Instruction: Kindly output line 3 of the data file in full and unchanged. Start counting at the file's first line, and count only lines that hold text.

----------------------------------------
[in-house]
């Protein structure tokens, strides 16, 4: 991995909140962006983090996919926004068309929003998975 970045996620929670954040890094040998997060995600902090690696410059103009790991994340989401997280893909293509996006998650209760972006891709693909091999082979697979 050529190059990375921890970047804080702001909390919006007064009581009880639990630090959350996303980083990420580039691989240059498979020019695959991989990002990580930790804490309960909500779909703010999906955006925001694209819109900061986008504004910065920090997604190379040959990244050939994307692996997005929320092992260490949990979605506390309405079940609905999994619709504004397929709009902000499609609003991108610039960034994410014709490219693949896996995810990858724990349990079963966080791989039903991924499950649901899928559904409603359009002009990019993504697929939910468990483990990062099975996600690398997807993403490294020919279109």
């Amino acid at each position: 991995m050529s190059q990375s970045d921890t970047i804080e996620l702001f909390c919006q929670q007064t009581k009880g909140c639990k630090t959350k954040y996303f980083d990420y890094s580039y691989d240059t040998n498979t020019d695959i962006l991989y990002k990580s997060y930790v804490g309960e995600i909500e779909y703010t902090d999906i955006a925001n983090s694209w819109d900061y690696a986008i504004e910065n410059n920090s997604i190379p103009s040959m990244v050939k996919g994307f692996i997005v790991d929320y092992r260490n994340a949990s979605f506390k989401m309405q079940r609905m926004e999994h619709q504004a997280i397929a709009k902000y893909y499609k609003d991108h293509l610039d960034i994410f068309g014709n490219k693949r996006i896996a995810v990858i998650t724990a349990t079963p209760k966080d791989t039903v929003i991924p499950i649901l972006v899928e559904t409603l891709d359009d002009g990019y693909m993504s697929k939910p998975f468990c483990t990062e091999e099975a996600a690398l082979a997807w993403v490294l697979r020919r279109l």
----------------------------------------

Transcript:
């Amino acid at each position: 991995m050529s190059q990375s970045d921890t970047i804080e996620l702001f909390c919006q929670q007064t009581k009880g909140c639990k630090t959350k954040y996303f980083d990420y890094s580039y691989d240059t040998n498979t020019d695959i962006l991989y990002k990580s997060y930790v804490g309960e995600i909500e779909y703010t902090d999906i955006a925001n983090s694209w819109d900061y690696a986008i504004e910065n410059n920090s997604i190379p103009s040959m990244v050939k996919g994307f692996i997005v790991d929320y092992r260490n994340a949990s979605f506390k989401m309405q079940r609905m926004e999994h619709q504004a997280i397929a709009k902000y893909y499609k609003d991108h293509l610039d960034i994410f068309g014709n490219k693949r996006i896996a995810v990858i998650t724990a349990t079963p209760k966080d791989t039903v929003i991924p499950i649901l972006v899928e559904t409603l891709d359009d002009g990019y693909m993504s697929k939910p998975f468990c483990t990062e091999e099975a996600a690398l082979a997807w993403v490294l697979r020919r279109l």